So, for me, kill anything you like as long as it's important for the story, as long as it's not written in a supposedly titillating fashion,and as long as the details are not lovingly dwelled on. I don't like gratuitous anything - be it violence, porn, or embroidering toilet-seat covers. If it's not gratuitous then all of those are fine...well, maybe not the toilet-seat cover embroidering - that's just SICK.
Ah, yes. Never forget the fall-out of murder. It's not a game for readers like a crossword puzzle. That demeans the subject and is as morally questionable as wallowing in gore for the joy of it. But what do I know? I certainly haven't reached bestseller status by keeping things real.
Hydrangea Hypotenuse. That's really, really good.
I think they're probably pretty similar.

but an author can show evil without waving a bloody knife and a sliced eyeball at the reader every two pages. I love dark, noir, chilling books

I totally agree. Same here. It's the psychology of the crime novel that intrigues me. And I don't like the "cozy" school approach much, either. But Maitland's description of the "tiny bloody head" of the kitty on DI Kolla's pillow struck me as completely unnecessary. The cat hindquarters all bloody and stinking sliding out of Kolla's mailbox? THAT's my point. He could have chosen to do something else. Even a dead pigeon. Or some garbage.
It makes no odds - if it's gratuitous it's gratuitous - whether it's a kitten, a pigeon, or bag of garbage. If it's not gratuitous, and the author has seen it as important for story/character development/etc then I am prepared to go with whatever the author has written.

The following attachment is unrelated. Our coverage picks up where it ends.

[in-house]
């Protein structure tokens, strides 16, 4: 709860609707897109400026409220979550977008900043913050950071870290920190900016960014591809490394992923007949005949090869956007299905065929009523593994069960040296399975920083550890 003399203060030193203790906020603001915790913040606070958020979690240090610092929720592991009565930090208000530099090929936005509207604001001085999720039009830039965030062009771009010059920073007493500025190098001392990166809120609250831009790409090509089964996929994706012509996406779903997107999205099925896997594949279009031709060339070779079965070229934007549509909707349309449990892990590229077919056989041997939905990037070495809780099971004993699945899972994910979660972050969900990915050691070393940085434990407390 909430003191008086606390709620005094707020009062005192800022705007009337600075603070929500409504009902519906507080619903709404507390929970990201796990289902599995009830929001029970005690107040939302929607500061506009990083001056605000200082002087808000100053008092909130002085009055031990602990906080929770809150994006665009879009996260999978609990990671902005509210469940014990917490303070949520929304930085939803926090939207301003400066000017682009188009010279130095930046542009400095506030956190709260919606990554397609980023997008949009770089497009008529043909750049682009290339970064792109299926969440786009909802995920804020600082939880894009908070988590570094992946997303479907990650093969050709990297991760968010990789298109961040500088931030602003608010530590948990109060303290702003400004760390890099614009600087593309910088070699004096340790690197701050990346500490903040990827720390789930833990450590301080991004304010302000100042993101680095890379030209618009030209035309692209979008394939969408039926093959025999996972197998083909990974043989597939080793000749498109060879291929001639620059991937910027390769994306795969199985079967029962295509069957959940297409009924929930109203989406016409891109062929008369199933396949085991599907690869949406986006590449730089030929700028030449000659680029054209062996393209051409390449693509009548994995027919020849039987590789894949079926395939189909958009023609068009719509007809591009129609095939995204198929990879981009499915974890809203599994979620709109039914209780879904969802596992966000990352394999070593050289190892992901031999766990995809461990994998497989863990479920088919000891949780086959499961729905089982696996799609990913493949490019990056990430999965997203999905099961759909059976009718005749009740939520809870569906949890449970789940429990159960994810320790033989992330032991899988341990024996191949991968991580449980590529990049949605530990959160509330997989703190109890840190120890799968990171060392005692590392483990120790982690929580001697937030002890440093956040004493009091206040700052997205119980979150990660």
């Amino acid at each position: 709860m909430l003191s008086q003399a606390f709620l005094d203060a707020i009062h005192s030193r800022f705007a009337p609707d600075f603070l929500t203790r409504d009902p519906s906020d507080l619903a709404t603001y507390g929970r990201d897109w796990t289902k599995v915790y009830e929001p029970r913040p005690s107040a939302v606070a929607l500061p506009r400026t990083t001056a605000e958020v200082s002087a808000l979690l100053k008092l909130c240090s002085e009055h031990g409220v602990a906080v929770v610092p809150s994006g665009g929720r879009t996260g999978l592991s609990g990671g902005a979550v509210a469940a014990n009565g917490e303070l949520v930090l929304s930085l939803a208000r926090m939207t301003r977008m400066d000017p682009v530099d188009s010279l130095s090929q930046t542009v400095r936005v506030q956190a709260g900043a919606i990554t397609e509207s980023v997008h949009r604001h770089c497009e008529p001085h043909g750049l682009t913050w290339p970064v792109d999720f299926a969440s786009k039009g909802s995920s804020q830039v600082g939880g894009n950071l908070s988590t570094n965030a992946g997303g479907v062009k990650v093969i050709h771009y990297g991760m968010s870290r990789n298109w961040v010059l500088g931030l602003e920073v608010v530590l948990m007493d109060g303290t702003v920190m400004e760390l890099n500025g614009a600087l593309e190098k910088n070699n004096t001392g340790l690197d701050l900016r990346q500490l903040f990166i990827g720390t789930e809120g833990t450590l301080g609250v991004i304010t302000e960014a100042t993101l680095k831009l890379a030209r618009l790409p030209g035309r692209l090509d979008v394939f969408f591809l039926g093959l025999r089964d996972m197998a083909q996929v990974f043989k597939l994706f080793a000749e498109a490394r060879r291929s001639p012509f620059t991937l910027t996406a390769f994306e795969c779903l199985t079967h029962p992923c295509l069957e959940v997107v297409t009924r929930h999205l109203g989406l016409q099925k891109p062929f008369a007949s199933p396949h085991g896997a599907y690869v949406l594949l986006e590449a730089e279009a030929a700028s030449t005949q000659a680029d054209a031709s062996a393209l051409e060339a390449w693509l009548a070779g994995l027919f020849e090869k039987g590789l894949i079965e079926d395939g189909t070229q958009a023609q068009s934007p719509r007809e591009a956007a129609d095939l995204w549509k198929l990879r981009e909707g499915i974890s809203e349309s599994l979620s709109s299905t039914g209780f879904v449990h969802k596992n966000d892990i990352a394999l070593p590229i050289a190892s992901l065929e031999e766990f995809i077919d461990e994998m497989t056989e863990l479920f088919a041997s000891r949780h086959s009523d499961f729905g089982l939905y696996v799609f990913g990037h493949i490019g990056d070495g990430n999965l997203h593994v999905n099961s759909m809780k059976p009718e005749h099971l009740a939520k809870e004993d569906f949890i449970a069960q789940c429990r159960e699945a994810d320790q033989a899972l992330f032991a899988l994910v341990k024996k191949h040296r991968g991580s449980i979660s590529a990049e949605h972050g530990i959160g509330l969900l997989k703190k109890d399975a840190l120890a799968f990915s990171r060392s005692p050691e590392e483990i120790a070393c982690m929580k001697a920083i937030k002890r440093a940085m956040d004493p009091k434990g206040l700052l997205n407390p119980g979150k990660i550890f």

On the other hand, if it's MY mailbox then I wouldn't want ANY of them sticking out of my mailbox, but would be able to cope with the garbage, if pushed :o)

And you said in an answer to someone else "After all, we ARE talking about crime fiction." Exactly, it's fiction. Why would I be more likely to get upset about a fictional cat dying than I would a fictional person? I have, incidentally, on occasion, cried at the death of a fictional character - that's the author doing a good job.
Why would I be more likely to get upset about a fictional cat dying than I would a fictional person?

Its not the dying per se. It's the shock value, the MANIUPLATION of the reader's feelings, the characters. And I have said, it's all gratuitous, as far as I'm concerned. I hate it, and there's no damn excuse for it.
+1,000
Well, aren't we all? And I am more concerned about real life murders, and real life animal abuse, of course I am. (There have been several high profile murders in my own "neck of the woods.") Real life murder puts most crime fiction in the shade. But on this site, we ARE talking about crime fiction! And if we choose to read this fiction, we are escaping, on some level.